Skip to main content

Creating Picture Books As an Author/Illustrator

I have always loved the relationship between story and pictures. As a child, I would spend hours poring over picture books. In my teens I discovered the amazing world of graphic novels. At university I studied and learned the techniques of film and animation. This love of story led me to an established career as a visual artist in the film industry, and ultimately to follow my dream of becoming an author/illustrator.

Jami-Gigot-author-writer
Mae-and-the-moon-book-cover

Column by Jami Gigot, author/illustrator of MAE AND THE MOON
(Sept. 2015, Ripple Grove Press). Her book was featured as one of
The Best Children's Books of Fall 2015 by Foreward Reviews. In
addition to making picture books, Jami also works as a visual effects
film artist. Her credits include BATMAN v SUPERMAN: DAWN OF
JUSTICE (March 2016), AVATAR, and the CHRONICLES OF NARNIA:
PRINCE CASPIAN. She is a member of SCBWI and is currently working
on another picture book with Ripple Grove Press slated for release in
2018. You can see more of her work on her website or follow her on Twitter.

As an author/illustrator I tend to think in pictures. It all starts with some sense of action, some small drama taking place. From that initial spark, a story slowly begins to unfold as a series of images in my mind. It's then that I take pencil to paper. In my process, the images and text are linked from the beginning. I'll have a draft of a manuscript next to character sketches in my sketchbook. I'll have thumbnail storyboards and text written all over the page. It all starts out a little messy in truth, but slowly evolves to be more organized, as I make revisions and work things out.

Here's a few things I think about during the process of creating a picture book. I hope they prove useful food for thought for all the picture book creators out there.

(Before you send out your query, look over a submission checklist.)

Let the illustrations “write” the story as much as the words.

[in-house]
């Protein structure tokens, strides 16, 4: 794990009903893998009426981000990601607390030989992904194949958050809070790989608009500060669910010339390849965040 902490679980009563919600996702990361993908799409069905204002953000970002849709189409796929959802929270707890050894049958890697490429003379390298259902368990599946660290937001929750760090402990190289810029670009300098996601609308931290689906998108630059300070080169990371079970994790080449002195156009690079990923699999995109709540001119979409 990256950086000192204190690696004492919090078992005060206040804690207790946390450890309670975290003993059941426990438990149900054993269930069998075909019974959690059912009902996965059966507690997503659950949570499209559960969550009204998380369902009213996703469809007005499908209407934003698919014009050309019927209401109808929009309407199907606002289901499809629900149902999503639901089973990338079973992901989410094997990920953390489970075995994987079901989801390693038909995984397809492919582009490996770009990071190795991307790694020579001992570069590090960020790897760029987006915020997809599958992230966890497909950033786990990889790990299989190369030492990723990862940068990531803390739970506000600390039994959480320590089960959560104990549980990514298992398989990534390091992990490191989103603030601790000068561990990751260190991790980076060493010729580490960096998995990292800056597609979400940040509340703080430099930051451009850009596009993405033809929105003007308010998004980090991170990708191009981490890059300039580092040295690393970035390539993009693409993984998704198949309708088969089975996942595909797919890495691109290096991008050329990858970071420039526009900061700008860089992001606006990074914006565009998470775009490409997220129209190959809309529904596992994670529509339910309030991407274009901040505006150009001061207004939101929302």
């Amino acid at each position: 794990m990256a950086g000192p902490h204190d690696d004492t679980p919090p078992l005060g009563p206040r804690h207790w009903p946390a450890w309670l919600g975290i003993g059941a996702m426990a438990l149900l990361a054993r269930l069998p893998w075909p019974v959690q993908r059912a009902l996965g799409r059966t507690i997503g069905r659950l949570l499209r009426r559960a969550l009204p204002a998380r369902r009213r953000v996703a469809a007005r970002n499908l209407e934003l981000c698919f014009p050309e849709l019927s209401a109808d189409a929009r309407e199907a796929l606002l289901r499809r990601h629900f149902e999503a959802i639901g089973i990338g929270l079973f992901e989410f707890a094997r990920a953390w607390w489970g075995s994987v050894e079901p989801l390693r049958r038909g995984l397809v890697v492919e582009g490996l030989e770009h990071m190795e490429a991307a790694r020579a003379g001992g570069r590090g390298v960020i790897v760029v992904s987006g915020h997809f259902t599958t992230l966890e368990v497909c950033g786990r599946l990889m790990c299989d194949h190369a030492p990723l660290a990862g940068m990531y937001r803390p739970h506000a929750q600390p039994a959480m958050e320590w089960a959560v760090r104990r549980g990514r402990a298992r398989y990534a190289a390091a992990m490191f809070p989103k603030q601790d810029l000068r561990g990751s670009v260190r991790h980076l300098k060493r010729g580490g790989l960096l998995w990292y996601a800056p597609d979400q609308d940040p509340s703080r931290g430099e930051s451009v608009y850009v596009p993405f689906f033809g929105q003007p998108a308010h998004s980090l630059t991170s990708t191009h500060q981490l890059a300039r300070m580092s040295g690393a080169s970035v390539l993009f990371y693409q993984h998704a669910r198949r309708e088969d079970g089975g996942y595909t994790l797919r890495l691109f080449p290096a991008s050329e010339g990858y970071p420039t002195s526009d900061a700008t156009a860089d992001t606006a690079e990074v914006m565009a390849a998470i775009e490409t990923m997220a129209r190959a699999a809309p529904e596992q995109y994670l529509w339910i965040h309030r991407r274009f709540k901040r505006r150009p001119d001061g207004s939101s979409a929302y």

One of the wonderfully unique qualities of picture books is the harmony they create between the words and images. Picture books are a form of visual storytelling, usually read to a child who cannot yet read for themselves. Therefore, much of the story (or sometimes all of the story) will be told with the pictures. The illustrations will reveal details about the characters, the setting, and the action. It is therefore unnecessary to repeat that information in the text. On revision, I go back and cut out anything that will be “written” with the artwork, and make sure the words augment what the pictures cannot show.

Create a dummy book.

Even if you are not an illustrator, creating a dummy book is incredibly useful. Breaking up the text across the pages of a dummy book helps to give a clear understanding of the overall pacing and rhythm of the story. Reading the story aloud will help to see how it flows. Consider making use of the page turns. Perhaps they can heighten the drama in some way?

Image placeholder title

Are you a subscriber to Writer's Digest magazine
yet? If not, get a discounted one-year sub here.

Consider wordless pages.

The first draft of my picture book Mae and the Moon had no wordless pages but in the end, I ended up with four full spreads with only images and no text. I have had many people comment to me about the impact those pages made. The old adage that a picture is worth a thousand words is true. Sometimes, you may not need any words at all. Many books that I love have used this technique. Anyone else thinking about wild things swinging from the trees?

Experiment with the story.